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BLOG: Samsung paying students for 'fake Web reviews' -- did it attack Apple, too?

Jonny Evans | April 18, 2013
Samsung is alleged to have hired students to slam phones made by HTC. Fair trade officials in Taiwan have launched an investigation into the company.

Given Samsung's evident desire to paint this online campaign against HTC as a single "unfortunate" incident, it would be most surprising to see the firm come out and admit to other incidences of this devious form of false flag advertising.

There is no way I can claim or prove any connection between Samsung's marketing activity against HTC in Taiwan and comments against other manufacturers posted outside of that country. However, Samsung's admission of complicity within this case sure makes it extraordinarily easy to think it possible it has been paying people to engage in online attacks against all its competitors.

That's not to say all critics are paid, they are not. I'm not prepared to use Samsung's actions as an attempt to deny people their right to opinion -- Apple isn't for everyone and there's inevitably going to be people who feel sufficiently strongly about the company and its products that they want to criticize. That's good feedback for Apple.

However, I do hope that many Apple critics and Apple fans might agree with me that, in lowering itself to pay people to mount anonymous online attacks against at least one competitor, Samsung has shown a degree of unpalatable cynicism and ruthlessness.

Shame on you

All its competitors could now assume the firm will stop at nothing to achieve the market share it craves, while reducing the principles of "innovation" to being nothing more than the same device being made available in a dizzying array of display sizes.

If Samsung were an actual human child and I were its teacher, I'd wag my fingers, stare hard and say: "Samsung, you've let me down, you've let everyone on the Internet down, you've let the principles of fair competition down. I'm very disappointed and a little bit cross." And I'd send the scolded child home to bed without dinner.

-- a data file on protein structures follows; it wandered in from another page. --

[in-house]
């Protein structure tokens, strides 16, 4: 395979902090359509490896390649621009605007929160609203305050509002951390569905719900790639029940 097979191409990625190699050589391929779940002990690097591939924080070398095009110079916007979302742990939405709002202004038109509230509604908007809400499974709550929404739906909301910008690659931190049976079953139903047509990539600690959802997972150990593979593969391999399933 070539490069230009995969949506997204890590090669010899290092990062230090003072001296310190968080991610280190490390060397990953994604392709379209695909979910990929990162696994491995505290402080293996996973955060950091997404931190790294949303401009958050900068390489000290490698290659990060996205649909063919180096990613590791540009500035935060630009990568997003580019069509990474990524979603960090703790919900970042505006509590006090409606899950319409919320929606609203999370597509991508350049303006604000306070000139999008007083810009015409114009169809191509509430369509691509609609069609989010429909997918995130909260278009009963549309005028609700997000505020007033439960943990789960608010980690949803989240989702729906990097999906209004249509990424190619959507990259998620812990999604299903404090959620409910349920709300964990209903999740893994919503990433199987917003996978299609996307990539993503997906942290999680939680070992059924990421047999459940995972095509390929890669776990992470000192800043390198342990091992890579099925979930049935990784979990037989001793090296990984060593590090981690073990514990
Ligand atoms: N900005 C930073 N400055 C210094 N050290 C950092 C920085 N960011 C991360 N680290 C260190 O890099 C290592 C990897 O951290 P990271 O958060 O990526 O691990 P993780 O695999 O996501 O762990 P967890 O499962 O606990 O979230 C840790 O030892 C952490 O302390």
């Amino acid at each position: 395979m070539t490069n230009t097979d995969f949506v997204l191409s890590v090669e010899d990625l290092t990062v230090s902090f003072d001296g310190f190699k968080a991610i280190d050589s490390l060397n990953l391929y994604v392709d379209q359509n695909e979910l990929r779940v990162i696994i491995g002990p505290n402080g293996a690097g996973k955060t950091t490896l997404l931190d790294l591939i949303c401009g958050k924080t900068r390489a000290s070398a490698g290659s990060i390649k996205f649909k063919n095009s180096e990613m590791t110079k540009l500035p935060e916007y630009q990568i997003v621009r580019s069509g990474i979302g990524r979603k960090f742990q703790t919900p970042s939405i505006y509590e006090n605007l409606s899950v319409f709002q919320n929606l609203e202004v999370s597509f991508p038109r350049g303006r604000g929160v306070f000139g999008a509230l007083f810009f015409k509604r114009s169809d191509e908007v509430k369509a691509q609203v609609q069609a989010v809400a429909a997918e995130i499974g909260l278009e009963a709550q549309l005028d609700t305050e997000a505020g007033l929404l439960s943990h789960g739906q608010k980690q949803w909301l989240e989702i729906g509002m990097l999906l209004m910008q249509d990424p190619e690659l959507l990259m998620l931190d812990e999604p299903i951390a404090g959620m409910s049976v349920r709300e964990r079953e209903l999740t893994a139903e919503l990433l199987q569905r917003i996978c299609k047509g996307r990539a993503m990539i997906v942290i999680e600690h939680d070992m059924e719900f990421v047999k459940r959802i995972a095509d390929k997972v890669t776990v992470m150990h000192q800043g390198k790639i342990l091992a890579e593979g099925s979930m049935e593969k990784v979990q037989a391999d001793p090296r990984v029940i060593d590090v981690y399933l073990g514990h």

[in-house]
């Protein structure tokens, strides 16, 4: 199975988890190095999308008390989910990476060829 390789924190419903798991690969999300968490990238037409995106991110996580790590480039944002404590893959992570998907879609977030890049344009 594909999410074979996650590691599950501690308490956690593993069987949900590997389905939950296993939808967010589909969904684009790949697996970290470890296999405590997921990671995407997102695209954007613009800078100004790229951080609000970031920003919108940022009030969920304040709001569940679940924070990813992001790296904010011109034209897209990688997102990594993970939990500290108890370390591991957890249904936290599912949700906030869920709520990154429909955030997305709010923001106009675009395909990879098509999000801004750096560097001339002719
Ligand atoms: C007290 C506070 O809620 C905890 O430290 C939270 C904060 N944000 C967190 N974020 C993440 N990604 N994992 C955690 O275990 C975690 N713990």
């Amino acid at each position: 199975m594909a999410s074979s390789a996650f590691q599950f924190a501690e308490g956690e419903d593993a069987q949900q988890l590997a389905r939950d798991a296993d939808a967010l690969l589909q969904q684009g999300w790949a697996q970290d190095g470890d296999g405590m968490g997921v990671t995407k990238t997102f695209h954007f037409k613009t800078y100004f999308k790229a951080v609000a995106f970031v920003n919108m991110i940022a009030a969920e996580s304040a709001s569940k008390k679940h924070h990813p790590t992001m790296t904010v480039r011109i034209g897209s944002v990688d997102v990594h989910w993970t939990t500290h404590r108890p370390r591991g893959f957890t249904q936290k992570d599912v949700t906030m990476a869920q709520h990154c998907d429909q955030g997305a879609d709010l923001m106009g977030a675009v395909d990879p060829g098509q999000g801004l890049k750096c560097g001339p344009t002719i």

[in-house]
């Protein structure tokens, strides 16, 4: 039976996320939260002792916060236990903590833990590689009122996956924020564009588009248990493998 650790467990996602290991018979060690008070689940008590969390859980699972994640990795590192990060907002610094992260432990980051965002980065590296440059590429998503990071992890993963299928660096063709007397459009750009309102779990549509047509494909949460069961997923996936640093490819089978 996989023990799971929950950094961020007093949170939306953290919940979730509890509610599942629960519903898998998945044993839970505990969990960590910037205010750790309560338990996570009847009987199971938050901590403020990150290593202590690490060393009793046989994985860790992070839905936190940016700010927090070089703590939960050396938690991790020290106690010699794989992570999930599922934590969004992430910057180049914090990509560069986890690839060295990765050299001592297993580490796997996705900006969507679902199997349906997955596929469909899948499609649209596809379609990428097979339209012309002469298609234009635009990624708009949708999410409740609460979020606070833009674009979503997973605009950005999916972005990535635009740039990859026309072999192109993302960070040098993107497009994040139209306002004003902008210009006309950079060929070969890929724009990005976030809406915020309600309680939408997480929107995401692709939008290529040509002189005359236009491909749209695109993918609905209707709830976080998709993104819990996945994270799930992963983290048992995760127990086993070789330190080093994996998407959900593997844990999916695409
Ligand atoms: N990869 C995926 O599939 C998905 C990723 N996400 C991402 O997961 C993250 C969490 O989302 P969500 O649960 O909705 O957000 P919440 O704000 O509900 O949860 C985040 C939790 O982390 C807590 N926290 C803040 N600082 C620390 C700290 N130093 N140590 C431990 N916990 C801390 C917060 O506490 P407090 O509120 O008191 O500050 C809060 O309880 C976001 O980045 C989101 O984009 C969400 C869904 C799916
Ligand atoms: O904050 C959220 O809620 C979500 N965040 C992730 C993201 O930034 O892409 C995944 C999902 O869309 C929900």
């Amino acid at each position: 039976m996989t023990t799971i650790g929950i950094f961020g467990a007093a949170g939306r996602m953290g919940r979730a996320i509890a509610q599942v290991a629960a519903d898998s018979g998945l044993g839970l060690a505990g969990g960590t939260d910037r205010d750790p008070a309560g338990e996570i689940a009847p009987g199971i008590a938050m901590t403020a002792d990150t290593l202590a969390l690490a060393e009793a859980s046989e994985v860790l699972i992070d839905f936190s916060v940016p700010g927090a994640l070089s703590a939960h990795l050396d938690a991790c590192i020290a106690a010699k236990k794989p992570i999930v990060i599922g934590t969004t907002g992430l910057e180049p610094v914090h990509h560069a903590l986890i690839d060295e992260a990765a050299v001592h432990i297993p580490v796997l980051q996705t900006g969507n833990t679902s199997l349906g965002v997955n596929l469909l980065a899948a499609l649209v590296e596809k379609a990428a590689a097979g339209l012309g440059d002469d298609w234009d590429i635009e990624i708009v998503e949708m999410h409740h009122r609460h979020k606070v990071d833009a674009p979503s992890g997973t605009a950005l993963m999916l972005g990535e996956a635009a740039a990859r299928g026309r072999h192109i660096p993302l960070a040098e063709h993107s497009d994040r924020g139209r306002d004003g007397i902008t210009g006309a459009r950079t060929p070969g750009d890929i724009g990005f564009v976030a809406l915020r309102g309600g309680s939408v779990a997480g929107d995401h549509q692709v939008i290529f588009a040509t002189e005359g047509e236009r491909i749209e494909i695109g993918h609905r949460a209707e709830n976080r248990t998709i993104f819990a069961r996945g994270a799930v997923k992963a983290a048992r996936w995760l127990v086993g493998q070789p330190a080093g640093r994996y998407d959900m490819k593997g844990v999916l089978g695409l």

Back here in the real world, if I were a Samsung competitor: Apple, RIM, Microsoft, HTC, Sony, or anybody else, I'd now be making contact withTaiwan's Fair Trade Commission to ask that the investigation should explore just how far this online campaign extended, asking such questions as:

  • Was it global?
  • Was it just against HTC, or did the company mount a similar dirty tricks campaign against other competitors?
  • How extensive and how long-lived was this campaign or campaigns?
  • Where did the criticisms come from? Were they generated by people involved in Samsung's own marketing teams and then passed to commenters for distribution online?
  • Just how implicated were Samsung's senior management in the case?
  • Where did the money come from?
  • Who handled the budget?
  • Who signed the cheques?

These questions are all very relevant to any firm engaged in competition against the company. Meanwhile, for consumers, the conclusion has to be that those user-submitted reviews for Samsung's products must now be seen as unreliable in their authenticity.


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